For me, I understood just how stressful it can be going from clinic to clinic, and being away from my new baby for full days.
This glimpse into each other's life was so important in our understanding of how we can support each other as partners.
Being forced away from a stable income meant trusting myself and my skills to build from scratch. It meant going all-in on something, rather than sitting on the fence. It was a blessing in disguise to learn just what we're capable of. It was a lesson in business to work through the emotions to not take someone else's business decision personally.
These three months were tough, and to be frank, I would never want to re-live them. I DO regret not being able to be present with my baby and missing important moments of his newborn life. However, I am forever thankful for the teachable moments of 2018, and for the massive growth that it afforded me. Sitting here, "safe" in January 2019, I am able to truly say I would not be where I am lucky enough to be, both personal and professionally. I've learned invaluable lessons about life that I will carry with me forever.
What were your teachable moments of 2018?
- Dr. Alli
P.S. if you want more insight into all things pregnancy & post partum join me LIVE on January 24 at Anchor as I sit alongside a panel of experts. Reserve your spot here -- it's free!
Is there anything that can describe the first year with your first child?
My husband and I welcomed our first son, Logan Cain Winberg on January 30, 2018.
I launched a brand new post partum health course.
Our business "ANCHOR" grew in so many ways.
and we won Young Entrepreneur of the Year.
I'll admit, I spent much of the end of 2017 worrying about what 2018 would look like -- running a business with a baby. So I'm taking stock on one of the most tumultuous years of my life.
I'm big on goal setting, and know that in order to launch forward, a review of past wins and teachable moments is critical.
In the past, my yearly reviews have only been done in my private, purple journal but as more and more of my friends, family, patients & clients become working moms I thought I would share my journey here in hopes it could help others with their journey.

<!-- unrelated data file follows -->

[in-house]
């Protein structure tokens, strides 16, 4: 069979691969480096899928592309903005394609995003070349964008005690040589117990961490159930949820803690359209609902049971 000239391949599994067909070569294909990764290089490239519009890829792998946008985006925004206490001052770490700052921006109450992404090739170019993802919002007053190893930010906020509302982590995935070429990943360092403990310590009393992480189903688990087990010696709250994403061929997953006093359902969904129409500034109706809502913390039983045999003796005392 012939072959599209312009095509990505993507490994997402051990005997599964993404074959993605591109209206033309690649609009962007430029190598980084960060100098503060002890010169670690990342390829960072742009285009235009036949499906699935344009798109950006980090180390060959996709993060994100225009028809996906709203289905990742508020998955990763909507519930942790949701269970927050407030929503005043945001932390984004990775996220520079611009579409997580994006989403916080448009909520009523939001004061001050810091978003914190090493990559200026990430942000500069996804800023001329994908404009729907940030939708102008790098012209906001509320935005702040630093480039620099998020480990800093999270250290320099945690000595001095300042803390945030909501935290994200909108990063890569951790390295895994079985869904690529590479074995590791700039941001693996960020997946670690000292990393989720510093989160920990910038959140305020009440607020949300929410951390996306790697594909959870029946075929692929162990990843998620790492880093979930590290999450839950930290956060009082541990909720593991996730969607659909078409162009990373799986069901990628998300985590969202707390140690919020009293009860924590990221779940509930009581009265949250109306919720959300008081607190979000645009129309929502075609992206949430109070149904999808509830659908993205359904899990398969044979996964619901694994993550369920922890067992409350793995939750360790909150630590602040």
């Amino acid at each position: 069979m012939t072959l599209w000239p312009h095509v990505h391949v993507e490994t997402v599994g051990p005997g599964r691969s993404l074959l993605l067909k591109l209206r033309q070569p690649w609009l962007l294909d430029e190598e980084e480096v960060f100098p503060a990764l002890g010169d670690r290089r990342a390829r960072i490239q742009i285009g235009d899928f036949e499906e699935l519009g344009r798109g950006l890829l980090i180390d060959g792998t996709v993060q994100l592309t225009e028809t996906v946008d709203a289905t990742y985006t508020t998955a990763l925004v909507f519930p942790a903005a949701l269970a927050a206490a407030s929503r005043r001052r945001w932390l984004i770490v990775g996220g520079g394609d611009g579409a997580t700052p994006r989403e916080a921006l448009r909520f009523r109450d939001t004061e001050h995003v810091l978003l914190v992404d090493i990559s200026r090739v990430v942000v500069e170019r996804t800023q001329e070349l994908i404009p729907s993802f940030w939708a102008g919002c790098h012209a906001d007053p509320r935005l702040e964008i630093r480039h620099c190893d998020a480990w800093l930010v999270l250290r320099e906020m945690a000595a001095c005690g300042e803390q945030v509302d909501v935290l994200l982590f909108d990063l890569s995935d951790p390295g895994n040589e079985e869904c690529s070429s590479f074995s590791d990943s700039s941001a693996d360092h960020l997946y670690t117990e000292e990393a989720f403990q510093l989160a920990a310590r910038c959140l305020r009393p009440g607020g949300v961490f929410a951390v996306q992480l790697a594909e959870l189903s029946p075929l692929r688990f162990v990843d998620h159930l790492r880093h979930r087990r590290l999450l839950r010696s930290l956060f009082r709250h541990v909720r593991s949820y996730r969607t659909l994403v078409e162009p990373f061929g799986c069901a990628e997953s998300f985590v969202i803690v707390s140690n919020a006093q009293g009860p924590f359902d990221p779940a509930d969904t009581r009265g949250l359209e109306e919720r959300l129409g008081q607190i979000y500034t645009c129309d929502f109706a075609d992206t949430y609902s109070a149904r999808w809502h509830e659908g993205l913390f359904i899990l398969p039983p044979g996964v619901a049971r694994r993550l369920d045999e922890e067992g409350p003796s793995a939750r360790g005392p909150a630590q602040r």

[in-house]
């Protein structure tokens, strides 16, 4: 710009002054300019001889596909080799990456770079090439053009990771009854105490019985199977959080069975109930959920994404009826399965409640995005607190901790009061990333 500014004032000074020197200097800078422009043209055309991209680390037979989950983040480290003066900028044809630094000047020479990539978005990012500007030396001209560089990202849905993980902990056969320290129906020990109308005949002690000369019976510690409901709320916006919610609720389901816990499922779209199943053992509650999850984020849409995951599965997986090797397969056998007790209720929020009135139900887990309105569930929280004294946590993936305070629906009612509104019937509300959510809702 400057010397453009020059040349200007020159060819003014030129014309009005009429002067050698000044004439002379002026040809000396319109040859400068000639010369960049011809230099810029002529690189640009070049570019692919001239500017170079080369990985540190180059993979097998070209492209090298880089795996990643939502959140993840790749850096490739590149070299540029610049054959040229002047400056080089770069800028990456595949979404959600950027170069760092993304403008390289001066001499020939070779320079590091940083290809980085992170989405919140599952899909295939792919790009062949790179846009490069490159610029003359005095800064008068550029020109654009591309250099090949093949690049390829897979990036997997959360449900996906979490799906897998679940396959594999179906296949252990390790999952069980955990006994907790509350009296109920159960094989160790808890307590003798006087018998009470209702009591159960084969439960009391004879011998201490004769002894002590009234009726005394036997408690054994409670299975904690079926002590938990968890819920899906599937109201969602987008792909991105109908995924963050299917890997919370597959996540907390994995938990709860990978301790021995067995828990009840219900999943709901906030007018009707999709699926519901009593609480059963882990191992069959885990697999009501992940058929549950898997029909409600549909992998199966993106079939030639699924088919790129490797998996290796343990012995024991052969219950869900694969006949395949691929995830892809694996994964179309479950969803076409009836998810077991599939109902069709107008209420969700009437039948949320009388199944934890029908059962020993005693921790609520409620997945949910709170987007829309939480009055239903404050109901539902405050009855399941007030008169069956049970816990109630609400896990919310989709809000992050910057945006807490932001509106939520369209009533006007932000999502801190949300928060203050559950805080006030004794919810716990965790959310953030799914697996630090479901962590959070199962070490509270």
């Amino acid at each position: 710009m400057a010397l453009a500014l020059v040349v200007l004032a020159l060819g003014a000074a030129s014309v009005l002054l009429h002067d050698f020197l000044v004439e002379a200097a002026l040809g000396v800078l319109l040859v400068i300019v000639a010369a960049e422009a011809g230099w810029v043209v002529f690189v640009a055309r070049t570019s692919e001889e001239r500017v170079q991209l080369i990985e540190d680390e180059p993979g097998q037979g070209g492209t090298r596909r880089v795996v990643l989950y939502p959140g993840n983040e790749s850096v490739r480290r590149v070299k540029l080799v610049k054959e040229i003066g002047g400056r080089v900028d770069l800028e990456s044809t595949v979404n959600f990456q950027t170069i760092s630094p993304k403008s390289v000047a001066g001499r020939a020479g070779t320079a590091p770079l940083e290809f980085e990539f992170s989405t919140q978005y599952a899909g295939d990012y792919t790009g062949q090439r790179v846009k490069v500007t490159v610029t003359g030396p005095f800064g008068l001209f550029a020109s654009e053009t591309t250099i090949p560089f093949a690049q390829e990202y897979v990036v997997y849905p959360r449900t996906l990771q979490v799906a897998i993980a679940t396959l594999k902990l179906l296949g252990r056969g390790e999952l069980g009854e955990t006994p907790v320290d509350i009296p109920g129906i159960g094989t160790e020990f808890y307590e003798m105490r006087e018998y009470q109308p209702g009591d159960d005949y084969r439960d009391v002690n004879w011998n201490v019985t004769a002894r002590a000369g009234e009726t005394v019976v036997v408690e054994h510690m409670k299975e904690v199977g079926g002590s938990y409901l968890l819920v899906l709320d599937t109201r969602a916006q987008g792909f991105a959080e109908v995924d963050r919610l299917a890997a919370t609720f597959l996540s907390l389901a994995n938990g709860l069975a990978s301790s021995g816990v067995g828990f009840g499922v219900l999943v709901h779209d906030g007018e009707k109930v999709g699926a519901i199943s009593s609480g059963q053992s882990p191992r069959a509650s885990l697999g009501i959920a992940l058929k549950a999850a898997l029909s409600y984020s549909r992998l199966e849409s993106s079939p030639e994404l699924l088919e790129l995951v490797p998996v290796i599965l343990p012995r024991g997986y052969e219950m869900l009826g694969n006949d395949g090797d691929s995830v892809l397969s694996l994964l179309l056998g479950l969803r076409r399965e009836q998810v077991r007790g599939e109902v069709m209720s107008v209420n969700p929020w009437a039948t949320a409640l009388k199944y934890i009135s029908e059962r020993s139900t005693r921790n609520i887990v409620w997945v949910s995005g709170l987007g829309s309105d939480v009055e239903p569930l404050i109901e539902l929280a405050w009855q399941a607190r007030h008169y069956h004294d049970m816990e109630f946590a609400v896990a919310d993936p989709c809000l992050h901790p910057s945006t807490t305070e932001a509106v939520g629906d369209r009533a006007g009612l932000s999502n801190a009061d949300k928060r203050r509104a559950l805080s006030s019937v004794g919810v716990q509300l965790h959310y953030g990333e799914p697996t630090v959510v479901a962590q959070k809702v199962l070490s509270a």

When I first found out I was pregnant, I googled "how to be a successful chiropractor with a baby"
A world wide search brought up: ZERO.
So, if you're a health care practitioner, or really any independent contractor without the financial support of mat leave and you're thinking about having a baby, pregnant, or recently welcomed a new addition to the world... c o n g r a t s <3 and I'm here to support you.
2018 and the first year as a mom brought SO many highs, a few lows and I wanted to break them all down and review so that I can relive 2018 over and over again because if nothing else, it was a complete and total BLUR.
It can be so easy to look back on a year and think about all of the things that I didn't get done... but in reality some really BIG things got done!
If you've never done a year in review, I challenge you to do it so that you can look back and say YES GIRL, I've come so far!
JANUARY - MARCH 2018
At the beginning of the year, my husband and I welcomed two (!!) new additions to our family - 11 days before the birth of our son, we adopted a 2 month old puppy, Frankie.
You can read Logan's birth story here.
The first 8 weeks went exactly according to plan. He was covering both of my clinics (bless him), while I stayed home with the baby.
I had been planning to wait until 4 months post partum to launch a new course I had been working on, but I was so antsy to launch it to the world that I threw it out to the world at 2 weeks post partum and started the first sessions at exactly 4 weeks post partum.